TEIN3 Network Applications
The following are examples of scientific and educational projects where advanced connectivity provided via TEIN3 makes a significant difference to their success.
Typhoon warning system
About 20 typhoons hit the Philippine archipelago every year triggering flash floods and landslides, leaving behind a trail of devastation. Effective disaster warning systems rely on accurate storm forecasts and fast communication of weather alerts. The Philippine National Meteorological Agency (PAGASA) now uses a combination of internet networks and SMS messages, to provide real time alerts to emergency coordination centres and the general public.
PAGASA utilises TEIN3 and the Philippine national network (PREGINET) to connect to partners in Europe. Working with data from Germany’s Deutsche Wetterdienst (DWD), PAGASA runs daily forecasting models. Results are ready in just one hour for the formulation of seventy-two hour forecasts.
These fast and timely warnings prepare citizens and the emergency services, and help mitigate the disastrous effects of typhoons. In May 2006, for instance, reduced delays in the transfer of data from the DWD to PAGASA via the GÉANT2 and TEIN networks, resulted in correctly predicting the path of typhoon Caloy, thus allowing timely, accurate and, ultimately, life-saving weather warnings to be given to the public.
Tsunamis are not predictable, but their disastrous impacts can be mitigated with timely warnings. The main goal of a German-Indonesian initiative, launched in November 2008, is to establish an advanced Tsunami early-warning system for the Indian Ocean, focusing on the highly vulnerable Indonesian coastline. The GITEWS will bring together cutting-edge technologies consisting of seismometers, GPS, marine buoys, tide gauges and advanced IT-technologies. Sensor data is transmitted online to the national centre in Jakarta for processing and modelling. Within 10-15 minutes, predictions are available and ready to be sent to warning centres in all Indian Ocean rim countries, as well as to local centres in Indonesia.
|Images of a live surgery are transmitted simultaneouslyto a remote auditorium and a counterpart hospital where a medical team provides instant feedback on the procedure.|
TEIN3’s interconnection to GÉANT2 enables interaction with European medical teams, like the European Institute for Tele-surgical Training, based in Strasbourg. TEIN3 and GÉANT2 contribute to the creation of a virtual international teaching community to disseminate best medical practice and to improve standards of healthcare across the two continents.
Find out more at: www.aqua.med.kyushu-u.ac.jp
The TEIN2 link to Vietnam in 2006 has provided strong support to the partnership between the Royal Children’s Hospital in Melbourne and the National Children’s Hospital in Hanoi in the fields of paediatrics. Remote video-conferences for case reviews replace some face-to-face visits of Australian medical staff to Hanoi with tele-consultations.
Saving lives through ground-breaking drug-discovery
The power of GEANT2 and TEIN3 supports the search for live-saving treatment against killer diseases such as malaria and avian flu. The drug discovery process is being greatly accelerated by distributed computing and the underlying network infrastructure. With the help of high-speed computing and the huge data managing capabilities of the Grid, researchers participating in the WISDOM project have been able to very rapidly screen and study drug components against these killer diseases. The project is predominately a collaboration of Asian and European laboratories and is primarily supported by the EGEE grid infrastructure. The massive biomedical data challenges involve, on average, the parallel use of 5000 geographically distributed computers – the equivalent of 420 years of computing power of a single PC.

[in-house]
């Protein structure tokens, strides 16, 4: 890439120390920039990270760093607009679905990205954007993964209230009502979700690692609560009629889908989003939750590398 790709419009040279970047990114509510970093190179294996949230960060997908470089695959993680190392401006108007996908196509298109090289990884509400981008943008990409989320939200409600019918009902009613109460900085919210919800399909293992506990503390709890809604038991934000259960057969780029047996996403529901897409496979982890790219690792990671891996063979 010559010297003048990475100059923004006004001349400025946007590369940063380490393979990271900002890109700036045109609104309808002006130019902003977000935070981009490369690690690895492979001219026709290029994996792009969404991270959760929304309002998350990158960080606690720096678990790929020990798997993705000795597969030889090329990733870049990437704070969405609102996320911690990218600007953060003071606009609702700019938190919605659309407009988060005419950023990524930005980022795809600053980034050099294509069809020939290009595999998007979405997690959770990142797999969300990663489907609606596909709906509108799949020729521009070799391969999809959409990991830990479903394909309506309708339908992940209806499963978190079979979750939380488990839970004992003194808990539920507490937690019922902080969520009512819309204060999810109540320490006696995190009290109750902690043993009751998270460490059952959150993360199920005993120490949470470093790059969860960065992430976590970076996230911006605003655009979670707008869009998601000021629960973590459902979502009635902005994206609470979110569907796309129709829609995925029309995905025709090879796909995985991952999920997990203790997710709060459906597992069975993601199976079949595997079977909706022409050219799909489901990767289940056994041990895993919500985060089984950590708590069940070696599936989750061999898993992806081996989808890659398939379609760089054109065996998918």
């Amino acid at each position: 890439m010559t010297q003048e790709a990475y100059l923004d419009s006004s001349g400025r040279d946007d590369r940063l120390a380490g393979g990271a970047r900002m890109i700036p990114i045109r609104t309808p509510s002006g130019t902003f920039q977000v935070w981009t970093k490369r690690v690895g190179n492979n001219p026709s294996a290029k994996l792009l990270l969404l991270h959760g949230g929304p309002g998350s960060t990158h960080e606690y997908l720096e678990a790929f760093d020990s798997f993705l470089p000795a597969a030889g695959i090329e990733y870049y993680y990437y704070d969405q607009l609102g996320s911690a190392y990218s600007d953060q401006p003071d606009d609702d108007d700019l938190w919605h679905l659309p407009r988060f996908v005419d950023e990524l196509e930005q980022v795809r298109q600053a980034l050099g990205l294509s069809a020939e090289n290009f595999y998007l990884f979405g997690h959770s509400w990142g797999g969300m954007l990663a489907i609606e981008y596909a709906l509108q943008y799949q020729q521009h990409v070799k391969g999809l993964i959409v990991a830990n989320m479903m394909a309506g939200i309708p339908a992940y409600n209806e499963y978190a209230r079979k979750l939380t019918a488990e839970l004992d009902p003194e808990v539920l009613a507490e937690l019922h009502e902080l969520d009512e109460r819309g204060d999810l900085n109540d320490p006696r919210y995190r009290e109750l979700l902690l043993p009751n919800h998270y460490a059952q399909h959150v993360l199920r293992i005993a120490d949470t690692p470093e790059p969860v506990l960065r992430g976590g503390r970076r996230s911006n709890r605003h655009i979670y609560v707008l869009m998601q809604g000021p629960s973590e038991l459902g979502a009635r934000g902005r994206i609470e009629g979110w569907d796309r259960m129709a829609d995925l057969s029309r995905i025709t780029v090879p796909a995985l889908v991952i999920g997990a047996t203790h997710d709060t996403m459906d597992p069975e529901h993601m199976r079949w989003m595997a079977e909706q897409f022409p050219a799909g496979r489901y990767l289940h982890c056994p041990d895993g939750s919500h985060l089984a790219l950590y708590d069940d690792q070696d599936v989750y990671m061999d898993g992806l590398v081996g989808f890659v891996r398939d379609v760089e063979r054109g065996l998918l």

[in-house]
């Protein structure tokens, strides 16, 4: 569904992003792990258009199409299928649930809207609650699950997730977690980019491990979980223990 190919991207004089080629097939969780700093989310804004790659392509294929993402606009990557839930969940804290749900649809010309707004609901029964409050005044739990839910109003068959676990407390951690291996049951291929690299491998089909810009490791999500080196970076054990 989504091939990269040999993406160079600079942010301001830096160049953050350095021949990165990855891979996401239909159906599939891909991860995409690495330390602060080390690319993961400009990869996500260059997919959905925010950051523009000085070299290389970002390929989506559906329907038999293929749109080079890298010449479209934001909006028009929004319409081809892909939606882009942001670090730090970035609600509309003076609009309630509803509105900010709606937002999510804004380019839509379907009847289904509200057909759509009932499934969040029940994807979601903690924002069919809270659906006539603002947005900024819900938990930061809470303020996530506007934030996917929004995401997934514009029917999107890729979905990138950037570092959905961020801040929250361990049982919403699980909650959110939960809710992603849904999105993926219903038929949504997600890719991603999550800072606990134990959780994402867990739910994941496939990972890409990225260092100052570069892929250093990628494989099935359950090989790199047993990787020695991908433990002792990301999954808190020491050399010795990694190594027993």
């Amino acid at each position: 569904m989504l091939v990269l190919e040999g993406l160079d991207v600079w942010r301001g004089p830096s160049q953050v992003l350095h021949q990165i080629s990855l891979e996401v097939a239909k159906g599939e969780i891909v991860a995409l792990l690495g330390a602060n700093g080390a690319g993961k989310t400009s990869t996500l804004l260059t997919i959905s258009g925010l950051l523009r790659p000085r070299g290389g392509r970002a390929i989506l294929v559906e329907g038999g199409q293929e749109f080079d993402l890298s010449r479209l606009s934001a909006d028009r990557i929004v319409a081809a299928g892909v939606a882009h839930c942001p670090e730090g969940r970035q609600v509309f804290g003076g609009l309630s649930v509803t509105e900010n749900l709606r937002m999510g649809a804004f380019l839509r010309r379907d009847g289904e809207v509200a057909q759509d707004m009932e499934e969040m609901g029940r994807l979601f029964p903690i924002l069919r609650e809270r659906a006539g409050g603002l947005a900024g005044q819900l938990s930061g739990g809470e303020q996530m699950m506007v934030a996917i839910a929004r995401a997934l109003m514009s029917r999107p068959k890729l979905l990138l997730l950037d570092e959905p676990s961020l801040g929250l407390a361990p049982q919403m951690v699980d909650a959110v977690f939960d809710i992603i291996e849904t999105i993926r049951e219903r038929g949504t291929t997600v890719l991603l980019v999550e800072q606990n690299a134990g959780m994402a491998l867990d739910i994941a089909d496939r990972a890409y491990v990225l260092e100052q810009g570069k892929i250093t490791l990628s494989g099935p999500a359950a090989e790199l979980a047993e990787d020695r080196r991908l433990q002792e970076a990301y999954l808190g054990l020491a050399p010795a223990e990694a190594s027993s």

Developing resilient crops
Rice is the lifeline of Asia. However, climate change and an ever-expanding population threaten food security not only in the region but elsewhere in the world. The main objective of the International Rice Research Institute (IRRI) in the Philippines is to help farmers improve their yields and thus sustain their livelihoods – a mission that calls for joint efforts across the globe and for high-performance networks, such as TEIN3, to facilitate data-intensive collaborative research. For instance, IRRI scientists join forces with their colleagues in other parts of the world to develop resilient, “climate-proof” crop varieties, a collaboration that requires the exchange of vast genomic datasets as well as the transfer of high-resolution geographic information system (GIS) data for vegetation analysis and yield forecast.
Meeting the needs of global socio-economic research
The INWA Grid project demonstrates how an intercontinental network infrastructure can help social scientists understand global market dynamics. Using grid technologies deployed over TEIN3, researchers in the UK, China and Australia can analyse distributed market data and use the results to develop predictive models of consumer behaviour.
eLearning: broadening access to education
The CanalAVIST initiative which promotes an alternative, cost-effective way of providing education across Asia-Pacific; via live video links – courtesy of TEIN3 – students can attend lectures held hundreds or thousands of miles away. Similarly, CanalAVIST organises virtual discussion forums around specific topics through a series of talks streamed over TEIN3 and GÉANT2 from various sites in Asia-Pacific and Europe.